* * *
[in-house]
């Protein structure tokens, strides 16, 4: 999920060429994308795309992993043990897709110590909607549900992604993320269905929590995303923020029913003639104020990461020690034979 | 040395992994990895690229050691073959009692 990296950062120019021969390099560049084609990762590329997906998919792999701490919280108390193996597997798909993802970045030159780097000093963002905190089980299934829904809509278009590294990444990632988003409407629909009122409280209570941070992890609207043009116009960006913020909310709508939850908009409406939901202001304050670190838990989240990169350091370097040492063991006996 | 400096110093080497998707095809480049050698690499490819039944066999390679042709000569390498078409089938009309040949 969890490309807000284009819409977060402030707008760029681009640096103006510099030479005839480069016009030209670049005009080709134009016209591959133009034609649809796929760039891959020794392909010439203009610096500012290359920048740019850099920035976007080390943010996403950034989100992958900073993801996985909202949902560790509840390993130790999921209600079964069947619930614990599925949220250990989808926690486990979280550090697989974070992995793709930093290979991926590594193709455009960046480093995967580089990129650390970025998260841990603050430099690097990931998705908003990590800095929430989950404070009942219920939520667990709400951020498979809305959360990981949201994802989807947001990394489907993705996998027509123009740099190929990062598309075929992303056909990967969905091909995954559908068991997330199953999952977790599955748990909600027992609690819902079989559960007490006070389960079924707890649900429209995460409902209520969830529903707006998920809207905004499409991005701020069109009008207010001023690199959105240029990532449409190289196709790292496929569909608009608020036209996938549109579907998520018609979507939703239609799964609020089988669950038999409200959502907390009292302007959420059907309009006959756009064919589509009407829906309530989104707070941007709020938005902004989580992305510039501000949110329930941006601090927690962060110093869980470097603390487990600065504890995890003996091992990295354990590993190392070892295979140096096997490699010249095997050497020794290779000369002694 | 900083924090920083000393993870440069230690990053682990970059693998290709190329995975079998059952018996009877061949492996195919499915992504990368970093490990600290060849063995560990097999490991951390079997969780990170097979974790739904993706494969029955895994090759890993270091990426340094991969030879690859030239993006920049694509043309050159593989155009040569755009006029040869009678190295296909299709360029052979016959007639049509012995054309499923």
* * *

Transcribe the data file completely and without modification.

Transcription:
[in-house]
């Protein structure tokens, strides 16, 4: 999920060429994308795309992993043990897709110590909607549900992604993320269905929590995303923020029913003639104020990461020690034979 | 040395992994990895690229050691073959009692 990296950062120019021969390099560049084609990762590329997906998919792999701490919280108390193996597997798909993802970045030159780097000093963002905190089980299934829904809509278009590294990444990632988003409407629909009122409280209570941070992890609207043009116009960006913020909310709508939850908009409406939901202001304050670190838990989240990169350091370097040492063991006996 | 400096110093080497998707095809480049050698690499490819039944066999390679042709000569390498078409089938009309040949 969890490309807000284009819409977060402030707008760029681009640096103006510099030479005839480069016009030209670049005009080709134009016209591959133009034609649809796929760039891959020794392909010439203009610096500012290359920048740019850099920035976007080390943010996403950034989100992958900073993801996985909202949902560790509840390993130790999921209600079964069947619930614990599925949220250990989808926690486990979280550090697989974070992995793709930093290979991926590594193709455009960046480093995967580089990129650390970025998260841990603050430099690097990931998705908003990590800095929430989950404070009942219920939520667990709400951020498979809305959360990981949201994802989807947001990394489907993705996998027509123009740099190929990062598309075929992303056909990967969905091909995954559908068991997330199953999952977790599955748990909600027992609690819902079989559960007490006070389960079924707890649900429209995460409902209520969830529903707006998920809207905004499409991005701020069109009008207010001023690199959105240029990532449409190289196709790292496929569909608009608020036209996938549109579907998520018609979507939703239609799964609020089988669950038999409200959502907390009292302007959420059907309009006959756009064919589509009407829906309530989104707070941007709020938005902004989580992305510039501000949110329930941006601090927690962060110093869980470097603390487990600065504890995890003996091992990295354990590993190392070892295979140096096997490699010249095997050497020794290779000369002694 | 900083924090920083000393993870440069230690990053682990970059693998290709190329995975079998059952018996009877061949492996195919499915992504990368970093490990600290060849063995560990097999490991951390079997969780990170097979974790739904993706494969029955895994090759890993270091990426340094991969030879690859030239993006920049694509043309050159593989155009040569755009006029040869009678190295296909299709360029052979016959007639049509012995054309499923």